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American Hearing Research Foundation
The American Hearing Research Foundation funds medical research to find cures and treatments for hearing loss, and provides trusted information on hearing disorders.
Telephone: 630-617-5079
http://www.american-hearing.org

CFC Code: 10571
IRS EIN Number: 36-2612784
AFR: 4% What's this?

Thu, 25 Feb 2016
Richard Muench, Chairman of the Foundationís Board of Directors, offers a toast to prior and current grant recipients at the …
Wed, 24 Feb 2016
Elmhurst, IL, February 23, 2016: The American Hearing Research Foundation (AHRF), a 501(c)3 nonprofit organization, recently awarded eight (8) grants totaling $201,000 for FY16, its 60th anniversary.
Thu, 31 Dec 2015
Association for Researchers in Otolaryngology (ARO) 39th Annual MidWinter Meeting at the Manchester Grand Hyatt Hotel in San Diego, CA in February 2016. AHRF will be hosting a dinner for former and current Foundation research grant recipients on Sunday, February 21, 2016.
Thu, 31 Dec 2015
Click here to read our most recent issue of the American Hearing Research Foundation Newsletter.
Tue, 22 Dec 2015
Smoking not only leads to hearing impairment issues, it also worsens existing conditions and adds to existing conditions. Supporting the deaf and hearing impaired in remaining smoke-free is critical in helping to ensure safety, health, and ending the vicious cycle of tobacco use.

Every dollar the AHRF uses to fund research into hearing loss brings us closer to cures and treatments that will improve the lives of the 36 million people in the United States who are hearing impaired. AHRF-funded medical research helps shed light on why hearing is lost, and how it can be treated and restored through new medical therapies, or by improving current technologies like hearing aids and cochlear implants. Every dollar donated to the AHRF helps researchers buy supplies for their labs, perform their experiments and hire lab technicians and shape future treatments and cures for hearing loss, which affects 17 percent of Americans, and one in three people older than 65. So just one dollar spent on cutting edge hearing research has the potential to improve the quality of life for millions of hard of hearing and deaf people in the United States, and even more worldwide.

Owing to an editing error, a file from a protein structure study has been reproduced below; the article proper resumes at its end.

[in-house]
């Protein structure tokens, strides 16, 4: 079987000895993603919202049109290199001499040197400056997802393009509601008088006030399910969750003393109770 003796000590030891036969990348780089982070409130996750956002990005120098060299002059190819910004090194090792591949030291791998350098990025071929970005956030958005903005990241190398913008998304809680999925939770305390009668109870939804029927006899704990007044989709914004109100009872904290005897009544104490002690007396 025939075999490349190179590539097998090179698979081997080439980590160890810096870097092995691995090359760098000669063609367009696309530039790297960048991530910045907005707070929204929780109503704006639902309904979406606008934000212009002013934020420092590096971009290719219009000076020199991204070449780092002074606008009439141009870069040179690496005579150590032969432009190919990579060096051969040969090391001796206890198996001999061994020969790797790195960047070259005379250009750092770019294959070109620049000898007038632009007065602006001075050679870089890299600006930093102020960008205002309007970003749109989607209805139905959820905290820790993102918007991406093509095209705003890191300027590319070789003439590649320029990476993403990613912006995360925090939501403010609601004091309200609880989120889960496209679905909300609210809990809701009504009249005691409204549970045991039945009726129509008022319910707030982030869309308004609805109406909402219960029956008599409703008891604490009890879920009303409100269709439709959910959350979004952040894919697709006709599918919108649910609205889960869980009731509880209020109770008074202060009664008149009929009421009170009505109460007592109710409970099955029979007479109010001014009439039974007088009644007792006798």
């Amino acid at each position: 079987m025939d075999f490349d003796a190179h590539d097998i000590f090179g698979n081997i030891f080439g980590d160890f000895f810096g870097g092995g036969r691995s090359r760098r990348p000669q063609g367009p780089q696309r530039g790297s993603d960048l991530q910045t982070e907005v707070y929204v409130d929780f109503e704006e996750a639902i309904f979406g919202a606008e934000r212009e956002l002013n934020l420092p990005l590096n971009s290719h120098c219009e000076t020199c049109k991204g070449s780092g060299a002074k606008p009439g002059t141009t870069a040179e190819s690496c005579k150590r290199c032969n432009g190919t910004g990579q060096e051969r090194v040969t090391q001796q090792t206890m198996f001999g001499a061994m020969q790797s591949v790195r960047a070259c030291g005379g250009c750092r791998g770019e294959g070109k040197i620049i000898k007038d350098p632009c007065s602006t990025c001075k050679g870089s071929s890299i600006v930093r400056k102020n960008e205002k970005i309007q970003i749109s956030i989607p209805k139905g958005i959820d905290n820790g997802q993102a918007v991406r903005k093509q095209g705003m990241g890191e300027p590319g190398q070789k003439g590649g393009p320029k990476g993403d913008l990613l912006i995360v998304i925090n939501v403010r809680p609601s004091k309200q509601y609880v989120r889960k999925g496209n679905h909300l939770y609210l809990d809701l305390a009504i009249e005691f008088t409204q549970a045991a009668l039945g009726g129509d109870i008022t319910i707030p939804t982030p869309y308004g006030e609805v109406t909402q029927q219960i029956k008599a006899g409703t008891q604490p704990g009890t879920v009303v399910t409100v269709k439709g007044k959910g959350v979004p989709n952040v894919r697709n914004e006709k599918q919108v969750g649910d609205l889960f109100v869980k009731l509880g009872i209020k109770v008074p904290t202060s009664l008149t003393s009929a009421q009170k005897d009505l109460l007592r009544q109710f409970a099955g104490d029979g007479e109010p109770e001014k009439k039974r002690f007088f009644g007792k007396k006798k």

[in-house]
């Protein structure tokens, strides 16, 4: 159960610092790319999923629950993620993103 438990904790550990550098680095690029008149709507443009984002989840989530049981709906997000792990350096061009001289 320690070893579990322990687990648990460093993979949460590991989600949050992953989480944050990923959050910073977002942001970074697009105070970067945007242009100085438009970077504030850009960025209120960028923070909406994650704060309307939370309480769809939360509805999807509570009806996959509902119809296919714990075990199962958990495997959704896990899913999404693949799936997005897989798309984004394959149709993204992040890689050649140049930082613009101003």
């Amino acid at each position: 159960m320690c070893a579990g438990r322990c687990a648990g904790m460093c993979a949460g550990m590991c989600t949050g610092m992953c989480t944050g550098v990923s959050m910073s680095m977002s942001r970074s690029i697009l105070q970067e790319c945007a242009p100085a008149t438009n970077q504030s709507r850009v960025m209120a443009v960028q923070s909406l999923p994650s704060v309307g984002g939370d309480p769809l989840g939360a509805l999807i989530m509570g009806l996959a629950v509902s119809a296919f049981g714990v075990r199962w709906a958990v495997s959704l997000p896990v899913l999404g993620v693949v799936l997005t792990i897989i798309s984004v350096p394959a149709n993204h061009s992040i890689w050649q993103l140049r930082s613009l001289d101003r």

RESEARCH

Research funded by the American Hearing Research Foundation over the last five years has yielded many key insights into potential medical treatments for hearing loss. AHRF researchers have:

- Begun screening hundreds of drugs for their potential to influence hair cells and neurons in the inner ear which are lost or damaged in hearing loss. This kind of large drug library screening has never before been performed to test for potential drugs to treat hearing loss.

- Developed a technique to grow large numbers of hair cells for use in lab experiments, eliminating the laborious and time-consuming process of manually collecting the small numbers of hair cells present in individual cochleas.

- Use stem cells to produce spiral ganglion neurons- the neurons responsible to carrying sound information from the hair cells to the auditory nerve. The death of these neurons is a major cause of hearing loss.

- Developed the first genetic therapy to restore hearing in a mouse model.

- Identified and described crucial inner ear structures responsible for balance.

EDUCATION

The American Hearing Research Foundation reaches more than 100,000 health consumers and patients seeking quality information on hearing and balance disorders through its website, www.american-hearing.org, and its print and electronic newsletters. The AHRF provides more than 30 in-depth, physician-authored articles on hearing and balance disorders with links to current research and resources to find additional support. The AHRF also presents information on hearing and provides hearing testing at senior centers, health fairs, conferences and meetings attended by patients and physicians alike. The AHRF fields specific questions on hearing loss that come in over the phone and by email and provides responses from our physician board members.

Beginning in April, 2013, and occurring annually going forward, the AHRF will offer a day-long educational opportunity for patients on various hearing and balance topics. The first AHRF symposium will focus on dizziness and balance disorders, and will feature nine physician experts as speakers. The symposium is free, and includes breakfast and lunch. Between seventy and ninety attendees are expected.

 

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